I am reading my children the Hobbit, because Bilbo Baggins is a better role model for them than anyone in the newspapers in the last 30 years. When the time comes, I will let them read about Todd Iverson, & Kevin Conway, & Louis Redmond. I would rather my children wish themselves alongside Louis Redmond, lost in the Land of make believe, than wish to be a celebrity, which is equally as likely, and not nearly so edifying. Britain conquered the world with Macaulay's lines on their lips

"To every man upon this earth
Death cometh soon or late.
And how can man die better
Than facing fearful odds,
For the ashes of his fathers,
And the temples of his Gods."

...Your stories, Fran, can give men Hope, and strengthen their Faith, and help them fall in Love. Please do not be discouraged, you have already given a greater gift to the world than you know, and I eagerly await more of your stories. God Bless you and have a blessed rest of Lent and a Joyous Easter.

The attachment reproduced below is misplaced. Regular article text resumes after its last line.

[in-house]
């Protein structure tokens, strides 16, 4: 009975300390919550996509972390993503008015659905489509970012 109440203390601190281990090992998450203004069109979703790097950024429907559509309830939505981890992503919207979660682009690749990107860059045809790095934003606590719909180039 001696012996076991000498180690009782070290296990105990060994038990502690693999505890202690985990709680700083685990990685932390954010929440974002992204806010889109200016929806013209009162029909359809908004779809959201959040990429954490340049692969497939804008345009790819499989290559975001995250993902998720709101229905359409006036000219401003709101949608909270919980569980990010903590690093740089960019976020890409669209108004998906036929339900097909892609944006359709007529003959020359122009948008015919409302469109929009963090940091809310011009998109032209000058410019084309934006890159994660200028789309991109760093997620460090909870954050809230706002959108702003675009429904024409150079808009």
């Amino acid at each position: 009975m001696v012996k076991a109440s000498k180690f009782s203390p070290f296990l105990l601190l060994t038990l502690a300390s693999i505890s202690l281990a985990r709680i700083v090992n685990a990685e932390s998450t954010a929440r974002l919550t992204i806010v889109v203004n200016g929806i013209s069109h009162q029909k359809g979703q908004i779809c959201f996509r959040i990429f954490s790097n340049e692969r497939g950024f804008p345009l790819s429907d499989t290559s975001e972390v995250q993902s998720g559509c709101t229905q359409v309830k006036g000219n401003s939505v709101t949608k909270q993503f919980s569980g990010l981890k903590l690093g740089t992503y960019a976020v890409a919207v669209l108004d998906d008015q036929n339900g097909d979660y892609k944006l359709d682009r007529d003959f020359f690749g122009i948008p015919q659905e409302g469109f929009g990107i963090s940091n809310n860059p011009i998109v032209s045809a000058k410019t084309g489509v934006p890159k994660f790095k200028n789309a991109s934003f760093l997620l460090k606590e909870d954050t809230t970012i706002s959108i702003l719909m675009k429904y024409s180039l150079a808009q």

No writer could ask for – or receive – a higher tribute than that. I hardly deserve it. But the praise is really the lesser of the bounties my correspondent had bestowed upon me. The greater one is this: he told me explicitly what he values in my books.

A writer who discovers why his audience reads his work has been given the keys to the kingdom.

Writers all yearn to find an audience. It doesn’t matter whether we write fiction or non-fiction; what we desperately need to know is what we do that most appeals to those who’ve happened upon us, have loved what they’ve found, and continue to seek our stuff.

The contemporary fiction market offers writers the possibility of easy, non-threatening feedback from our readers, via email and interactive websites (e.g., blogs). Thus, discovering why your readers like your stuff is easier than in previous decades. But once you know, what should you do with the knowledge?

One response is to strengthen one’s weak areas. Do your fans love your actions scenes? So practice description and scene-setting. Do your fans love your evocation of emotions? Maybe you should try writing more active stories. This isn’t exactly wrong, but it can lead one astray. For example, at a time when I lamented what I thought was a weakness in my powers of description, I started forcing descriptive passages into stories that couldn’t carry them. It took feedback from a candid test reader to nudge me off that track.